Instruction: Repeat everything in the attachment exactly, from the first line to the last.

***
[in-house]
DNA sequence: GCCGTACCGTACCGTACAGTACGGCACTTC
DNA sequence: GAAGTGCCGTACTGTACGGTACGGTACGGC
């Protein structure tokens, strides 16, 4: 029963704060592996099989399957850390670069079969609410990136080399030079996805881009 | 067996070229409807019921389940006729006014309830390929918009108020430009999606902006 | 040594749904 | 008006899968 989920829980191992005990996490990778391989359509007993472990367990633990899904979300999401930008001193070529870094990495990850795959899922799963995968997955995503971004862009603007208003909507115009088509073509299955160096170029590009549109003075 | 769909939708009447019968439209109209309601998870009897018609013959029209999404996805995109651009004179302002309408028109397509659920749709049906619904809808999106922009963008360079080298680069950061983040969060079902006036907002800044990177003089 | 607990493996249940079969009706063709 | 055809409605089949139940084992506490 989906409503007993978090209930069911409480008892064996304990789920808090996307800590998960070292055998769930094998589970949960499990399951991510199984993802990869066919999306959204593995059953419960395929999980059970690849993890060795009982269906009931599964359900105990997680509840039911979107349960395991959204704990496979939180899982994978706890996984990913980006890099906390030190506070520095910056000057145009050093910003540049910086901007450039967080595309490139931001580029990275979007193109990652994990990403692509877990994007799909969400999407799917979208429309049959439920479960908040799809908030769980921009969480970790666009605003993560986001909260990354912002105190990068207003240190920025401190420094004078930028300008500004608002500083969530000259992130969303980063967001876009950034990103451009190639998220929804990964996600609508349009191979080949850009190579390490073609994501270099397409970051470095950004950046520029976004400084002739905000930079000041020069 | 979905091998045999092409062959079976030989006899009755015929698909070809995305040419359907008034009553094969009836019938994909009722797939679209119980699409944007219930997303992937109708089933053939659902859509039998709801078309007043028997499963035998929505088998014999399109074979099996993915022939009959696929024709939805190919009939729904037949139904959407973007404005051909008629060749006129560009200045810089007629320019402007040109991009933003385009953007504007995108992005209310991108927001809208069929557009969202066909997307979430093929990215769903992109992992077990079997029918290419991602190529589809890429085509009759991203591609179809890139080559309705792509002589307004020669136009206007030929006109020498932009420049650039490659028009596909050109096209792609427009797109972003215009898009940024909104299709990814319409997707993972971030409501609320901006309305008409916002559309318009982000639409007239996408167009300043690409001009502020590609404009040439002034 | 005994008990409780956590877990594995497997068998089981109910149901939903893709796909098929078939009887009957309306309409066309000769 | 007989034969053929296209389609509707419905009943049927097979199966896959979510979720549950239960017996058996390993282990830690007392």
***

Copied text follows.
[in-house]
DNA sequence: GCCGTACCGTACCGTACAGTACGGCACTTC
DNA sequence: GAAGTGCCGTACTGTACGGTACGGTACGGC
């Protein structure tokens, strides 16, 4: 029963704060592996099989399957850390670069079969609410990136080399030079996805881009 | 067996070229409807019921389940006729006014309830390929918009108020430009999606902006 | 040594749904 | 008006899968 989920829980191992005990996490990778391989359509007993472990367990633990899904979300999401930008001193070529870094990495990850795959899922799963995968997955995503971004862009603007208003909507115009088509073509299955160096170029590009549109003075 | 769909939708009447019968439209109209309601998870009897018609013959029209999404996805995109651009004179302002309408028109397509659920749709049906619904809808999106922009963008360079080298680069950061983040969060079902006036907002800044990177003089 | 607990493996249940079969009706063709 | 055809409605089949139940084992506490 989906409503007993978090209930069911409480008892064996304990789920808090996307800590998960070292055998769930094998589970949960499990399951991510199984993802990869066919999306959204593995059953419960395929999980059970690849993890060795009982269906009931599964359900105990997680509840039911979107349960395991959204704990496979939180899982994978706890996984990913980006890099906390030190506070520095910056000057145009050093910003540049910086901007450039967080595309490139931001580029990275979007193109990652994990990403692509877990994007799909969400999407799917979208429309049959439920479960908040799809908030769980921009969480970790666009605003993560986001909260990354912002105190990068207003240190920025401190420094004078930028300008500004608002500083969530000259992130969303980063967001876009950034990103451009190639998220929804990964996600609508349009191979080949850009190579390490073609994501270099397409970051470095950004950046520029976004400084002739905000930079000041020069 | 979905091998045999092409062959079976030989006899009755015929698909070809995305040419359907008034009553094969009836019938994909009722797939679209119980699409944007219930997303992937109708089933053939659902859509039998709801078309007043028997499963035998929505088998014999399109074979099996993915022939009959696929024709939805190919009939729904037949139904959407973007404005051909008629060749006129560009200045810089007629320019402007040109991009933003385009953007504007995108992005209310991108927001809208069929557009969202066909997307979430093929990215769903992109992992077990079997029918290419991602190529589809890429085509009759991203591609179809890139080559309705792509002589307004020669136009206007030929006109020498932009420049650039490659028009596909050109096209792609427009797109972003215009898009940024909104299709990814319409997707993972971030409501609320901006309305008409916002559309318009982000639409007239996408167009300043690409001009502020590609404009040439002034 | 005994008990409780956590877990594995497997068998089981109910149901939903893709796909098929078939009887009957309306309409066309000769 | 007989034969053929296209389609509707419905009943049927097979199966896959979510979720549950239960017996058996390993282990830690007392």